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Corbat Says Citigroup Equipped to Avoid Whale-Sized Error

Citigroup Inc. CEO Michael Corbat
Citigroup Inc. Chief Executive Officer Michael Corbat, pictured, and Chairman Michael O’Neill presided over their first annual meeting together since taking the bank’s most senior positions last year. Photographer: Simon Dawson/Bloomberg

Citigroup Inc. Chief Executive Officer Michael Corbat said the bank manages risks in a way that would avert the multibillion-dollar losses JPMorgan Chase & Co. suffered in its chief investment office.

The credit derivatives JPMorgan used in the so-called London Whale transactions at its London office have “heightened price volatility,” Corbat said today at Citigroup’s annual meeting in New York.

“That’s not what that money is set aside to do,” Corbat said. “There’s balance between how we’re using company monies in the investment of our liquidity.”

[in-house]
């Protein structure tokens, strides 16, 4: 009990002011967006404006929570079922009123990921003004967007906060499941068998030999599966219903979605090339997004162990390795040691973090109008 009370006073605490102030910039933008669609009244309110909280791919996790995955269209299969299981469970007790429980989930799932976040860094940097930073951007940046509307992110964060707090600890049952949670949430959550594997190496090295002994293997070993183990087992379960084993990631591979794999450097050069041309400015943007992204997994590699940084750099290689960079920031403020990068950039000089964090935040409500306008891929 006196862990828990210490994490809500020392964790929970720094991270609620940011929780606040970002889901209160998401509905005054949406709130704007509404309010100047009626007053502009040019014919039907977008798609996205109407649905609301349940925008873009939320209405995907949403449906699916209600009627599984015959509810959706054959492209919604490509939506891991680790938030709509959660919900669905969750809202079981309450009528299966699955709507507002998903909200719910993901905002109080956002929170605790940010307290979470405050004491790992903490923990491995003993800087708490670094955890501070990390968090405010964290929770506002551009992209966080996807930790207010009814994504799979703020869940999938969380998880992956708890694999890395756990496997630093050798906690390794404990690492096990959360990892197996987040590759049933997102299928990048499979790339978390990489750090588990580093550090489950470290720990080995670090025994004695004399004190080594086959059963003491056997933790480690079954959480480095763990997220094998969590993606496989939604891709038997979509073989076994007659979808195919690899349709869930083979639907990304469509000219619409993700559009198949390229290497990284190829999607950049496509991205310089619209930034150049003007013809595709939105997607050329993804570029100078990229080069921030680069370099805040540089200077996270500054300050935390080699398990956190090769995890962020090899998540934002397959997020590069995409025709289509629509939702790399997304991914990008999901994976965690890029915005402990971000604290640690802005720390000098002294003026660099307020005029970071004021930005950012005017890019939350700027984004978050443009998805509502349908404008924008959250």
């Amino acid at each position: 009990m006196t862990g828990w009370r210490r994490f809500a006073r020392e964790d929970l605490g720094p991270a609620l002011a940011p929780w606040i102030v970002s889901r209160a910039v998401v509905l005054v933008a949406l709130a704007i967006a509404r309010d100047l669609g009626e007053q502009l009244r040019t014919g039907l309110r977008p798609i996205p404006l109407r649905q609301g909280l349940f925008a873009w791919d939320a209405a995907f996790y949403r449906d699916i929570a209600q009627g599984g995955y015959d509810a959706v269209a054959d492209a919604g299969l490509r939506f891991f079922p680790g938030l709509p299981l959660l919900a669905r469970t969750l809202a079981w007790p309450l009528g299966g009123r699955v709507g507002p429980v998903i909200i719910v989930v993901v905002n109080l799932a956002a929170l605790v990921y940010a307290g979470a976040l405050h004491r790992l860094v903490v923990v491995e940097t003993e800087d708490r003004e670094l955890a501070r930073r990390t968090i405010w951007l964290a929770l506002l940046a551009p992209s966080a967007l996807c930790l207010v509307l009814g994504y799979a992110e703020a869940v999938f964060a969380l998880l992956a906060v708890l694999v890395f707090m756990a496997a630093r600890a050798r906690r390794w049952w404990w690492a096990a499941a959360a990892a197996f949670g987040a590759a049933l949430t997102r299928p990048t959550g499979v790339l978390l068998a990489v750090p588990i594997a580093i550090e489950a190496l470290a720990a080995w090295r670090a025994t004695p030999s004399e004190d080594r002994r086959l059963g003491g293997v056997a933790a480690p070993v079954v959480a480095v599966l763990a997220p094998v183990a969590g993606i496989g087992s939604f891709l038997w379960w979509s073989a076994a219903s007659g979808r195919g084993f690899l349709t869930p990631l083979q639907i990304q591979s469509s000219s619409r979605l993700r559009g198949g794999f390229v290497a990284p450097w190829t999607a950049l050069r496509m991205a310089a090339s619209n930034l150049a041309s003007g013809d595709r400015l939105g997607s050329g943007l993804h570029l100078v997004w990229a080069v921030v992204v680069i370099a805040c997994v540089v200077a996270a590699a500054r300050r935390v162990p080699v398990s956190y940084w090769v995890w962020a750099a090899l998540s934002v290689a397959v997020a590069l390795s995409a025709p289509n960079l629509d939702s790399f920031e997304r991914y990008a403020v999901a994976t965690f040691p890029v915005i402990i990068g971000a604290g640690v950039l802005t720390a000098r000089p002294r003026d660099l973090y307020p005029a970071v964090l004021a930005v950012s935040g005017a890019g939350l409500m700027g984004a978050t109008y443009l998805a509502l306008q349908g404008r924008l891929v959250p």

JPMorgan lost at least $6.2 billion last year on a derivatives bet by a trader called the London Whale because his bets were so big they moved markets. The loss prompted the Department of Justice, Securities and Exchange Commission and other agencies to open investigations, and has put pressure on JPMorgan to split Jamie Dimon’s dual roles as chairman and CEO.

Corbat, 52, and Chairman Michael O’Neill, 66, presided over their first annual meeting together since taking the bank’s most senior positions last year. O’Neill, a director since 2009, replaced Richard Parsons as chairman after the 2012 annual meeting.

The CEO and chairman have embarked on an overhaul of Citigroup’s operations, announcing plans to cut 11,000 jobs, shut branches, pull back from certain markets and exit more if results don’t improve.

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